An analysis is promised for March 2014
During last year's long and arduous presidential campaign, PRI candidate Enrique Peña Nieto promised he would dramatically reduce violence, especially homicides, in the first 100 days of his administration - up to 50%, he said.
On Mar. 21, 2013, less than four months after he was sworn in, Peña Nieto abandoned that theme and said measurable drug war results were at least a year away. "By then we should begin to see a sensible reduction in violence," he told the press while in Rome. Mexicans divided on drug war effort of new government.
In a Nov. 7 speech, the president told his audience, "the stats are encouraging, what they indicate is that there has been a sensible reduction of violence." Not all may agree with that analysis. Are 1,555 drug war deaths a month encouraging?
Today Peña Nieto's chief cabinet officer, Secretary of Government Miguel Ángel Osorio Chong, told reporters in Mexico City there will in fact be a comprehensive security evaluation in March, although it's unclear just what form it will take. Osorio Chong continues to maintain, as does his boss, that the new government is making significant strides in domestic security. Some in the press have strongly disputed that claim. Mexican press: PRI government is lying about drug war deaths.
Federal agency reports have confirmed that organized crime murders remain high. Mexico admits 52 daily drug war deaths in EPN administration. Critics maintain more people are dying on Peña Nieto's watch than did during the previous administration of National Action Party president Felipe Calderón Hinojosa (2006-2012). Más ejecutados en Gobierno de Peña.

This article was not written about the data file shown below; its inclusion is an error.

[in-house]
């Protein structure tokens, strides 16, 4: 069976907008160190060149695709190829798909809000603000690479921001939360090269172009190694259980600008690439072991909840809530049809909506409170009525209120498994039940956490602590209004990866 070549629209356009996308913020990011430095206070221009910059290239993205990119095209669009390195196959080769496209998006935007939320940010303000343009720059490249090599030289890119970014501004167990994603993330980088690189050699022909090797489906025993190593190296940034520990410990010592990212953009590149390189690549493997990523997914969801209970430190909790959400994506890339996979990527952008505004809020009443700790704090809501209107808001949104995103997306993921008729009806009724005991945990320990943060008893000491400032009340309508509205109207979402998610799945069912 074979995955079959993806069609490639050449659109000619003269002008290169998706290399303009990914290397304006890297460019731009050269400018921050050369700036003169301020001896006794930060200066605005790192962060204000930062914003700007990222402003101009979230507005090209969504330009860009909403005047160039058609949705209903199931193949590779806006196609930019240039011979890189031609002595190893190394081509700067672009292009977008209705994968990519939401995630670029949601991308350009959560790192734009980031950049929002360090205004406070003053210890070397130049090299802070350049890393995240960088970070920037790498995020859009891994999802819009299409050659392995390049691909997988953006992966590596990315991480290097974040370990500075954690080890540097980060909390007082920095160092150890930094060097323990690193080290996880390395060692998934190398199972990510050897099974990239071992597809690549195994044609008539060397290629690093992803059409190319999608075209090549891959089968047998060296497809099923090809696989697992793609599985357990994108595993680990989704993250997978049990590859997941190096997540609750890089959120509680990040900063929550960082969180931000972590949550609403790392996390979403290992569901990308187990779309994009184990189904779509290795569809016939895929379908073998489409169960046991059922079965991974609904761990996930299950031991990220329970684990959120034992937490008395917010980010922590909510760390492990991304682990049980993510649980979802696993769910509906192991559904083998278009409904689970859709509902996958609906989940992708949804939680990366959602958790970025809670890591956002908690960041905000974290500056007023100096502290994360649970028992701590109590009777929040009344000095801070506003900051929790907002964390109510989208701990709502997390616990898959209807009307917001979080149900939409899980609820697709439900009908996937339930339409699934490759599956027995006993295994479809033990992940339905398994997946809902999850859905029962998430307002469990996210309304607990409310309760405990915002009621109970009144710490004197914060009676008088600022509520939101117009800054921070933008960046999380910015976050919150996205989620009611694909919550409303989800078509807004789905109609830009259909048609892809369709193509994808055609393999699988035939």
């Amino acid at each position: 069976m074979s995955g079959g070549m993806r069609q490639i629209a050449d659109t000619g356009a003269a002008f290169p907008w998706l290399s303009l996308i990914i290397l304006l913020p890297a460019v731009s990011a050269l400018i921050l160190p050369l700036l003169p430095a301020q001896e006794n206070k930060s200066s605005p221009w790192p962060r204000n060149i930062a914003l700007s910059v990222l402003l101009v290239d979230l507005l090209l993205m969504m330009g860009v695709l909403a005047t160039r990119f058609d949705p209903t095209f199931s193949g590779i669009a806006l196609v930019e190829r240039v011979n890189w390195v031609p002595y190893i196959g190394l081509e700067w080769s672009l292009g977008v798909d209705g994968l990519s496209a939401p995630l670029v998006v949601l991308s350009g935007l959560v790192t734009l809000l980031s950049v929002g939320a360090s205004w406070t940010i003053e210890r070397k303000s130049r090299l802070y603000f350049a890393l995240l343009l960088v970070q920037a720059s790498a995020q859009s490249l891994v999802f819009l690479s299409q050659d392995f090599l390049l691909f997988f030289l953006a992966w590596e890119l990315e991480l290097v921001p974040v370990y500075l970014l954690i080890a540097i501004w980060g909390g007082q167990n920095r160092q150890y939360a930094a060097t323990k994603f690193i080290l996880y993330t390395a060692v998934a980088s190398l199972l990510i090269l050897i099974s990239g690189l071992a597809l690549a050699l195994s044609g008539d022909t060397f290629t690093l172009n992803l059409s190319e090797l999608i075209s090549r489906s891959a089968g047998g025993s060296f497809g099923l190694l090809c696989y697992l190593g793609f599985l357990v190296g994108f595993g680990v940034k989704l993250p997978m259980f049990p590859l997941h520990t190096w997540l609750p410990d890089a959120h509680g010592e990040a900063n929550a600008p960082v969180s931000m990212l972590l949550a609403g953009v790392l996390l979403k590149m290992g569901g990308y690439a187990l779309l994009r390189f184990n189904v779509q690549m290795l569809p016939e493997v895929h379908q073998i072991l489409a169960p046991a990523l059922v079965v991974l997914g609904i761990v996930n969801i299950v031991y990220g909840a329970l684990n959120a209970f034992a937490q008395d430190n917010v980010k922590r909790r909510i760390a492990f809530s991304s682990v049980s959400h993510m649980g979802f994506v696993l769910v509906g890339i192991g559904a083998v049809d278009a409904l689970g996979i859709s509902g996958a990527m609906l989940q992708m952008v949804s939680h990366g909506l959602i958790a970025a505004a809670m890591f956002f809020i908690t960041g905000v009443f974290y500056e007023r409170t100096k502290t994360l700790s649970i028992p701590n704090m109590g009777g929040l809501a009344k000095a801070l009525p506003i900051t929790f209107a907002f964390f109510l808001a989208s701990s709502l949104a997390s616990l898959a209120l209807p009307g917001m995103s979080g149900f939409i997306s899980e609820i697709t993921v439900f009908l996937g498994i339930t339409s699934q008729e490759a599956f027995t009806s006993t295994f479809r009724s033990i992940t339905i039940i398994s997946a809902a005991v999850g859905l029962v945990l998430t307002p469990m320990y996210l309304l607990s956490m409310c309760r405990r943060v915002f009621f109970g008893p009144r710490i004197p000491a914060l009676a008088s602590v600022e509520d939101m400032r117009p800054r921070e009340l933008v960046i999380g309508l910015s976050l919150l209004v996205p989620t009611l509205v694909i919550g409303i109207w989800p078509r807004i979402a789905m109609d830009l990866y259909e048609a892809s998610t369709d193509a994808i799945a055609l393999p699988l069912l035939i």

Meanwhile, kidnappings have reached alarming proportions. The president himself admitted so while presiding over a meeting of Mexico's National Public Security Council on Dec. 20. He has directed Osorio Chong to develop and implement policies specifically targeted at the problem, which will be unveiled in January. Mexico the world leader in 2013 kidnappings for ransom.
Oct. 25 - Drug war deaths on Enrique Peña Nieto's watch: 15,552
Dec. 19 - Mexican Attorney General hands over domestic security reports to Associated Press
May 8, 2014 - Mexico says insecurity costs it $16.6 billion USD annually, and 50 lives a day
"Mexico is going to change - that's my promise." An Enrique Peña Nieto 2012 campaign spot.
Dec. 10 - Foreign Policy names Peña Nieto a top Global Thinker
Dec. 2 - Enrique Peña Nieto at one year: a marathon, not a sprint
Oct. 28 - EPN on Michoacán: "Parts of the state have passed into the hands of organized crime"
Sept. 7 - Ambush of Mexican army leaves 11 dead near Acapulco
July 11 - Mexican army kills 13 sicarios in Zacatecas shootout
Feb. 19 - In Mexican drug war, Enrique Peña Nieto = Felipe Calderón Hinojosa
Jan. 7, 2013 - Peña Nieto: no option but to follow Calderón strategy
Dec. 19, 2012 - The first mass killing on EPN's watch
June 11, 2012 - New York Times got Mexican presidential candidates' drug war strategies wrong
Apr. 30, 2012 - Economic inequality the primary cause of Mexico's insecurity, says López Obrador
Guadalajara, 2012. Such sights remain ubiquitous in Mexico.
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